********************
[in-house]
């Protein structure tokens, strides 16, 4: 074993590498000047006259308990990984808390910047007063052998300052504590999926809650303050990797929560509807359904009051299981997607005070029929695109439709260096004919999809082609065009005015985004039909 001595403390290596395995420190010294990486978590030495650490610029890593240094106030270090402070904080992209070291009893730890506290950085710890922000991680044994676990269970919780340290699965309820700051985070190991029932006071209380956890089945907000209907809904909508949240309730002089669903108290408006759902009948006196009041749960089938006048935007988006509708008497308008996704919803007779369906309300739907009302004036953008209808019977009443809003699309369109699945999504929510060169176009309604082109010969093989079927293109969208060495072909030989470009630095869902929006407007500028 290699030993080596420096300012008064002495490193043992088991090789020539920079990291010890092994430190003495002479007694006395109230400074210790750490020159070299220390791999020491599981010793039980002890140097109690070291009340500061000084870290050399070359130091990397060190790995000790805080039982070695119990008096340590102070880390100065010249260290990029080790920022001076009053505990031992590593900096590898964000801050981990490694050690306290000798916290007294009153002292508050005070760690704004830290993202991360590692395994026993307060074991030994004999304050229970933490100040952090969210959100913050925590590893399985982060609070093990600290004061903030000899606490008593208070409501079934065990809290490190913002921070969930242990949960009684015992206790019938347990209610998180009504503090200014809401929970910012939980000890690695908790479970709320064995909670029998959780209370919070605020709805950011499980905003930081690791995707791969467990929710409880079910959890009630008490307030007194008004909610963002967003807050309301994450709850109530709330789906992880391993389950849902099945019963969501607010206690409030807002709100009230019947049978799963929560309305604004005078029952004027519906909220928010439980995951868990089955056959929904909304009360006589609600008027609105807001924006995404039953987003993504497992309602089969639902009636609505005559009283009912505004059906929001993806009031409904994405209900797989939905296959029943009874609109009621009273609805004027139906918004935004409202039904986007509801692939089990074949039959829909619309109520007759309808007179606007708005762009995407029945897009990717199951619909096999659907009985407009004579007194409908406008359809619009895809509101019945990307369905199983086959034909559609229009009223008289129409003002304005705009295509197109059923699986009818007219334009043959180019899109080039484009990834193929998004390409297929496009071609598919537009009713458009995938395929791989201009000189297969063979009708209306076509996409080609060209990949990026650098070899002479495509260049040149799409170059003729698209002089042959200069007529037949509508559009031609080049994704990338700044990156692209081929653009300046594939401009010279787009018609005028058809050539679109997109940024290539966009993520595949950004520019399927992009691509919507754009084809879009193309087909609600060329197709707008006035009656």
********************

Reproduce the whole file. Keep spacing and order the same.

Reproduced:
[in-house]
């Protein structure tokens, strides 16, 4: 074993590498000047006259308990990984808390910047007063052998300052504590999926809650303050990797929560509807359904009051299981997607005070029929695109439709260096004919999809082609065009005015985004039909 001595403390290596395995420190010294990486978590030495650490610029890593240094106030270090402070904080992209070291009893730890506290950085710890922000991680044994676990269970919780340290699965309820700051985070190991029932006071209380956890089945907000209907809904909508949240309730002089669903108290408006759902009948006196009041749960089938006048935007988006509708008497308008996704919803007779369906309300739907009302004036953008209808019977009443809003699309369109699945999504929510060169176009309604082109010969093989079927293109969208060495072909030989470009630095869902929006407007500028 290699030993080596420096300012008064002495490193043992088991090789020539920079990291010890092994430190003495002479007694006395109230400074210790750490020159070299220390791999020491599981010793039980002890140097109690070291009340500061000084870290050399070359130091990397060190790995000790805080039982070695119990008096340590102070880390100065010249260290990029080790920022001076009053505990031992590593900096590898964000801050981990490694050690306290000798916290007294009153002292508050005070760690704004830290993202991360590692395994026993307060074991030994004999304050229970933490100040952090969210959100913050925590590893399985982060609070093990600290004061903030000899606490008593208070409501079934065990809290490190913002921070969930242990949960009684015992206790019938347990209610998180009504503090200014809401929970910012939980000890690695908790479970709320064995909670029998959780209370919070605020709805950011499980905003930081690791995707791969467990929710409880079910959890009630008490307030007194008004909610963002967003807050309301994450709850109530709330789906992880391993389950849902099945019963969501607010206690409030807002709100009230019947049978799963929560309305604004005078029952004027519906909220928010439980995951868990089955056959929904909304009360006589609600008027609105807001924006995404039953987003993504497992309602089969639902009636609505005559009283009912505004059906929001993806009031409904994405209900797989939905296959029943009874609109009621009273609805004027139906918004935004409202039904986007509801692939089990074949039959829909619309109520007759309808007179606007708005762009995407029945897009990717199951619909096999659907009985407009004579007194409908406008359809619009895809509101019945990307369905199983086959034909559609229009009223008289129409003002304005705009295509197109059923699986009818007219334009043959180019899109080039484009990834193929998004390409297929496009071609598919537009009713458009995938395929791989201009000189297969063979009708209306076509996409080609060209990949990026650098070899002479495509260049040149799409170059003729698209002089042959200069007529037949509508559009031609080049994704990338700044990156692209081929653009300046594939401009010279787009018609005028058809050539679109997109940024290539966009993520595949950004520019399927992009691509919507754009084809879009193309087909609600060329197709707008006035009656």